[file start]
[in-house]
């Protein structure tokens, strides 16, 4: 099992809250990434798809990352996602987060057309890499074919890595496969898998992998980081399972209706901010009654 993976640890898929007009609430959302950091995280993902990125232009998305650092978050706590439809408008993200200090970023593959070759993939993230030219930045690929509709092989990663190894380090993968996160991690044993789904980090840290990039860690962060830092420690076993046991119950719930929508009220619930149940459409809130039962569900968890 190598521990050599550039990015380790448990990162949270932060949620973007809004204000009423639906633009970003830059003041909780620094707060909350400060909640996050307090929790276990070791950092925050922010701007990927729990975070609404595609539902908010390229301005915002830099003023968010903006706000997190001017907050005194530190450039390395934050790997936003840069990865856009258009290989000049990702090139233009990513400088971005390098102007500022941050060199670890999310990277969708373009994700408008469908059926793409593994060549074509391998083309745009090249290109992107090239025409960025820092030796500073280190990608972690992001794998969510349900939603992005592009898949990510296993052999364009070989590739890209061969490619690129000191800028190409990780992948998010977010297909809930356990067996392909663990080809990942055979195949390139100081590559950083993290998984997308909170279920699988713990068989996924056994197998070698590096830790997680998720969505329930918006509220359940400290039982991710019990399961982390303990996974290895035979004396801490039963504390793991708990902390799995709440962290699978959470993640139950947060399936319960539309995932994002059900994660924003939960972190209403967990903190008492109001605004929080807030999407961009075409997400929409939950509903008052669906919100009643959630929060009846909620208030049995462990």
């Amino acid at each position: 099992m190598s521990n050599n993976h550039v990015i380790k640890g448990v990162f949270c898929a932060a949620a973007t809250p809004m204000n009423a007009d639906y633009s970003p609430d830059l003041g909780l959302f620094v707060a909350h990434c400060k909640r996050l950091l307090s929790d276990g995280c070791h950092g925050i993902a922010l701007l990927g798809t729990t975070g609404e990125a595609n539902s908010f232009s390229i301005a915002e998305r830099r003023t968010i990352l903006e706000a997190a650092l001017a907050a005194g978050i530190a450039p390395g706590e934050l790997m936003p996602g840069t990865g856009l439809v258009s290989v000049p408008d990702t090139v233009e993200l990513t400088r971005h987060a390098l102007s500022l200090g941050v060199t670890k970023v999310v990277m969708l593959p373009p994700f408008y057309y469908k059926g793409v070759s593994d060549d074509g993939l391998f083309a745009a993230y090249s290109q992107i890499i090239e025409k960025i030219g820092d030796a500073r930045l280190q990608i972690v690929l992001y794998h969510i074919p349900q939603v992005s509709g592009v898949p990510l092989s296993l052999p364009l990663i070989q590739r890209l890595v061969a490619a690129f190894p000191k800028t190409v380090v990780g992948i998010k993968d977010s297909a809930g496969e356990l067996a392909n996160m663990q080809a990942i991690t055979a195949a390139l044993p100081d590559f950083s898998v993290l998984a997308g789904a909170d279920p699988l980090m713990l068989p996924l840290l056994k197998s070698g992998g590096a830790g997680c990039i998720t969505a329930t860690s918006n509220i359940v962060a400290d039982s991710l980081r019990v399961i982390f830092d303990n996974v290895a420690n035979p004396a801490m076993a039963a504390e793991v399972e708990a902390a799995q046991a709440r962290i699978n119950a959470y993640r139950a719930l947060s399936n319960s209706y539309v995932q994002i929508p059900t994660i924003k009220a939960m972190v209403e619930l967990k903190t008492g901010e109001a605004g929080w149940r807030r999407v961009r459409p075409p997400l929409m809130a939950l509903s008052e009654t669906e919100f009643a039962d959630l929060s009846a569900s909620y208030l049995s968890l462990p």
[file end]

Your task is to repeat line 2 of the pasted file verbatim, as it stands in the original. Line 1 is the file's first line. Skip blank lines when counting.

């Protein structure tokens, strides 16, 4: 099992809250990434798809990352996602987060057309890499074919890595496969898998992998980081399972209706901010009654 993976640890898929007009609430959302950091995280993902990125232009998305650092978050706590439809408008993200200090970023593959070759993939993230030219930045690929509709092989990663190894380090993968996160991690044993789904980090840290990039860690962060830092420690076993046991119950719930929508009220619930149940459409809130039962569900968890 190598521990050599550039990015380790448990990162949270932060949620973007809004204000009423639906633009970003830059003041909780620094707060909350400060909640996050307090929790276990070791950092925050922010701007990927729990975070609404595609539902908010390229301005915002830099003023968010903006706000997190001017907050005194530190450039390395934050790997936003840069990865856009258009290989000049990702090139233009990513400088971005390098102007500022941050060199670890999310990277969708373009994700408008469908059926793409593994060549074509391998083309745009090249290109992107090239025409960025820092030796500073280190990608972690992001794998969510349900939603992005592009898949990510296993052999364009070989590739890209061969490619690129000191800028190409990780992948998010977010297909809930356990067996392909663990080809990942055979195949390139100081590559950083993290998984997308909170279920699988713990068989996924056994197998070698590096830790997680998720969505329930918006509220359940400290039982991710019990399961982390303990996974290895035979004396801490039963504390793991708990902390799995709440962290699978959470993640139950947060399936319960539309995932994002059900994660924003939960972190209403967990903190008492109001605004929080807030999407961009075409997400929409939950509903008052669906919100009643959630929060009846909620208030049995462990």